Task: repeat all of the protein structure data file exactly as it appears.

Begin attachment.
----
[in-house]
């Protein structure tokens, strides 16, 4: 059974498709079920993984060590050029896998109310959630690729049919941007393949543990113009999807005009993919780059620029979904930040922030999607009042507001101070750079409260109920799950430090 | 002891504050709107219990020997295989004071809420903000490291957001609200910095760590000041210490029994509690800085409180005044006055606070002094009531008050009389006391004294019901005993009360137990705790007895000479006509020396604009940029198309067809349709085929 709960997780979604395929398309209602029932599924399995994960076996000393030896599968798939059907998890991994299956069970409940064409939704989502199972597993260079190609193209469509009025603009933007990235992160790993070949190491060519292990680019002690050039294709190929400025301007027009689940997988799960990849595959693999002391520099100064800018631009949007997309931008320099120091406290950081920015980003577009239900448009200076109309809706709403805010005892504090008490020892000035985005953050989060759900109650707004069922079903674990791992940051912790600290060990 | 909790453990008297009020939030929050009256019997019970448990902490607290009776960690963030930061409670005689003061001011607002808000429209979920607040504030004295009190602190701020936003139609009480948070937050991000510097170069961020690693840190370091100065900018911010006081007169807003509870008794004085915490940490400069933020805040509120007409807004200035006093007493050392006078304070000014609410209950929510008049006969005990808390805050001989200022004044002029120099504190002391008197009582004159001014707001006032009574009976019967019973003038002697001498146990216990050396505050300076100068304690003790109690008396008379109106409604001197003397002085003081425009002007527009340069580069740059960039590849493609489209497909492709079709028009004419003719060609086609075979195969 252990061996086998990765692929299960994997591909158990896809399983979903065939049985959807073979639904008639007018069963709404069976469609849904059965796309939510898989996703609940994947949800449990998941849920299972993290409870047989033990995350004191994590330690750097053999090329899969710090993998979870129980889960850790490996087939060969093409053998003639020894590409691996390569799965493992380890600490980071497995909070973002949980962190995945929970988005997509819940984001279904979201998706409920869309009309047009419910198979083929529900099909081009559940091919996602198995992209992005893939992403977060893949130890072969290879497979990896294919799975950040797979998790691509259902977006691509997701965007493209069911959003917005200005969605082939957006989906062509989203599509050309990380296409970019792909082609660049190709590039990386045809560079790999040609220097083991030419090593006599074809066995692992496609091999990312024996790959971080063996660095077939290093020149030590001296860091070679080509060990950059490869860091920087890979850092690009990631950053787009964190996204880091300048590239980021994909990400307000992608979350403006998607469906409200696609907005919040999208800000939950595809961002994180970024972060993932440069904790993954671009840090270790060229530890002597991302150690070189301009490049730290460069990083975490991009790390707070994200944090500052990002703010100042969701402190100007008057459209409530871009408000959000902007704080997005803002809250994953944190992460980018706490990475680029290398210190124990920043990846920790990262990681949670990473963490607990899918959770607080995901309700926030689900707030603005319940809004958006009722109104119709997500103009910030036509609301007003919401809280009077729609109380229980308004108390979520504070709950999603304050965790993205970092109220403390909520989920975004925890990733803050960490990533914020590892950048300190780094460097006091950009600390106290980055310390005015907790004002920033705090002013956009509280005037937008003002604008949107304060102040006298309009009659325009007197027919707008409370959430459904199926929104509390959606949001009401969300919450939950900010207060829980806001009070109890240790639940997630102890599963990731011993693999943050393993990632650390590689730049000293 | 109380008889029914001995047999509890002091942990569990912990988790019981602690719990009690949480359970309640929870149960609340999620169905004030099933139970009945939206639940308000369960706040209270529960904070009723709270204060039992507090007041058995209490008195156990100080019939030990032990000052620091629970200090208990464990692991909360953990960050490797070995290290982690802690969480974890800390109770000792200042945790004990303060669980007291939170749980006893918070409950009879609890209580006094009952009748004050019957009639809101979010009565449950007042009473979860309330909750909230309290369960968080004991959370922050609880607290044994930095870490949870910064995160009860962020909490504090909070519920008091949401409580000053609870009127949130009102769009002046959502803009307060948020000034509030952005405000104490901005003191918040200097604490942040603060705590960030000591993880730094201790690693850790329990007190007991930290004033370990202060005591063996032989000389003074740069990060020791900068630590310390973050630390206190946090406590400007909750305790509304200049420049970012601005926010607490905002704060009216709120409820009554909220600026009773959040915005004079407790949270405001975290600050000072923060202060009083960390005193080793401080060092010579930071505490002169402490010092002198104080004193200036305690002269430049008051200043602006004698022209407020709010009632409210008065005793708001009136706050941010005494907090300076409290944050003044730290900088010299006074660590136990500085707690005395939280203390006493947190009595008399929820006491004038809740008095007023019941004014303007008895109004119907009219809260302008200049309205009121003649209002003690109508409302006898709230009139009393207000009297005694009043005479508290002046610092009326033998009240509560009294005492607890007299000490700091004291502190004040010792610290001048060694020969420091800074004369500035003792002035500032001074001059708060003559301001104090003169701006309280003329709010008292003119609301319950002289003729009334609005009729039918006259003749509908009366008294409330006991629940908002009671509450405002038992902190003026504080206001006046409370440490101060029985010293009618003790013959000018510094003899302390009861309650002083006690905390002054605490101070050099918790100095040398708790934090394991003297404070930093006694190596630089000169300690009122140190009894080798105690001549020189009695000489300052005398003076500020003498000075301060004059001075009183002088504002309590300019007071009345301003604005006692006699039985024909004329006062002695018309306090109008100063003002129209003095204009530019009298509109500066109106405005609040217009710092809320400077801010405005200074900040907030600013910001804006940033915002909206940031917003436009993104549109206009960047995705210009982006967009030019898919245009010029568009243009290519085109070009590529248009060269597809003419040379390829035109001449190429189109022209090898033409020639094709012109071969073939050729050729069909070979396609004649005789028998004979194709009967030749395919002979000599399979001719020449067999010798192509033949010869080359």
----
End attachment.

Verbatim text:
[in-house]
């Protein structure tokens, strides 16, 4: 059974498709079920993984060590050029896998109310959630690729049919941007393949543990113009999807005009993919780059620029979904930040922030999607009042507001101070750079409260109920799950430090 | 002891504050709107219990020997295989004071809420903000490291957001609200910095760590000041210490029994509690800085409180005044006055606070002094009531008050009389006391004294019901005993009360137990705790007895000479006509020396604009940029198309067809349709085929 709960997780979604395929398309209602029932599924399995994960076996000393030896599968798939059907998890991994299956069970409940064409939704989502199972597993260079190609193209469509009025603009933007990235992160790993070949190491060519292990680019002690050039294709190929400025301007027009689940997988799960990849595959693999002391520099100064800018631009949007997309931008320099120091406290950081920015980003577009239900448009200076109309809706709403805010005892504090008490020892000035985005953050989060759900109650707004069922079903674990791992940051912790600290060990 | 909790453990008297009020939030929050009256019997019970448990902490607290009776960690963030930061409670005689003061001011607002808000429209979920607040504030004295009190602190701020936003139609009480948070937050991000510097170069961020690693840190370091100065900018911010006081007169807003509870008794004085915490940490400069933020805040509120007409807004200035006093007493050392006078304070000014609410209950929510008049006969005990808390805050001989200022004044002029120099504190002391008197009582004159001014707001006032009574009976019967019973003038002697001498146990216990050396505050300076100068304690003790109690008396008379109106409604001197003397002085003081425009002007527009340069580069740059960039590849493609489209497909492709079709028009004419003719060609086609075979195969 252990061996086998990765692929299960994997591909158990896809399983979903065939049985959807073979639904008639007018069963709404069976469609849904059965796309939510898989996703609940994947949800449990998941849920299972993290409870047989033990995350004191994590330690750097053999090329899969710090993998979870129980889960850790490996087939060969093409053998003639020894590409691996390569799965493992380890600490980071497995909070973002949980962190995945929970988005997509819940984001279904979201998706409920869309009309047009419910198979083929529900099909081009559940091919996602198995992209992005893939992403977060893949130890072969290879497979990896294919799975950040797979998790691509259902977006691509997701965007493209069911959003917005200005969605082939957006989906062509989203599509050309990380296409970019792909082609660049190709590039990386045809560079790999040609220097083991030419090593006599074809066995692992496609091999990312024996790959971080063996660095077939290093020149030590001296860091070679080509060990950059490869860091920087890979850092690009990631950053787009964190996204880091300048590239980021994909990400307000992608979350403006998607469906409200696609907005919040999208800000939950595809961002994180970024972060993932440069904790993954671009840090270790060229530890002597991302150690070189301009490049730290460069990083975490991009790390707070994200944090500052990002703010100042969701402190100007008057459209409530871009408000959000902007704080997005803002809250994953944190992460980018706490990475680029290398210190124990920043990846920790990262990681949670990473963490607990899918959770607080995901309700926030689900707030603005319940809004958006009722109104119709997500103009910030036509609301007003919401809280009077729609109380229980308004108390979520504070709950999603304050965790993205970092109220403390909520989920975004925890990733803050960490990533914020590892950048300190780094460097006091950009600390106290980055310390005015907790004002920033705090002013956009509280005037937008003002604008949107304060102040006298309009009659325009007197027919707008409370959430459904199926929104509390959606949001009401969300919450939950900010207060829980806001009070109890240790639940997630102890599963990731011993693999943050393993990632650390590689730049000293 | 109380008889029914001995047999509890002091942990569990912990988790019981602690719990009690949480359970309640929870149960609340999620169905004030099933139970009945939206639940308000369960706040209270529960904070009723709270204060039992507090007041058995209490008195156990100080019939030990032990000052620091629970200090208990464990692991909360953990960050490797070995290290982690802690969480974890800390109770000792200042945790004990303060669980007291939170749980006893918070409950009879609890209580006094009952009748004050019957009639809101979010009565449950007042009473979860309330909750909230309290369960968080004991959370922050609880607290044994930095870490949870910064995160009860962020909490504090909070519920008091949401409580000053609870009127949130009102769009002046959502803009307060948020000034509030952005405000104490901005003191918040200097604490942040603060705590960030000591993880730094201790690693850790329990007190007991930290004033370990202060005591063996032989000389003074740069990060020791900068630590310390973050630390206190946090406590400007909750305790509304200049420049970012601005926010607490905002704060009216709120409820009554909220600026009773959040915005004079407790949270405001975290600050000072923060202060009083960390005193080793401080060092010579930071505490002169402490010092002198104080004193200036305690002269430049008051200043602006004698022209407020709010009632409210008065005793708001009136706050941010005494907090300076409290944050003044730290900088010299006074660590136990500085707690005395939280203390006493947190009595008399929820006491004038809740008095007023019941004014303007008895109004119907009219809260302008200049309205009121003649209002003690109508409302006898709230009139009393207000009297005694009043005479508290002046610092009326033998009240509560009294005492607890007299000490700091004291502190004040010792610290001048060694020969420091800074004369500035003792002035500032001074001059708060003559301001104090003169701006309280003329709010008292003119609301319950002289003729009334609005009729039918006259003749509908009366008294409330006991629940908002009671509450405002038992902190003026504080206001006046409370440490101060029985010293009618003790013959000018510094003899302390009861309650002083006690905390002054605490101070050099918790100095040398708790934090394991003297404070930093006694190596630089000169300690009122140190009894080798105690001549020189009695000489300052005398003076500020003498000075301060004059001075009183002088504002309590300019007071009345301003604005006692006699039985024909004329006062002695018309306090109008100063003002129209003095204009530019009298509109500066109106405005609040217009710092809320400077801010405005200074900040907030600013910001804006940033915002909206940031917003436009993104549109206009960047995705210009982006967009030019898919245009010029568009243009290519085109070009590529248009060269597809003419040379390829035109001449190429189109022209090898033409020639094709012109071969073939050729050729069909070979396609004649005789028998004979194709009967030749395919002979000599399979001719020449067999010798192509033949010869080359």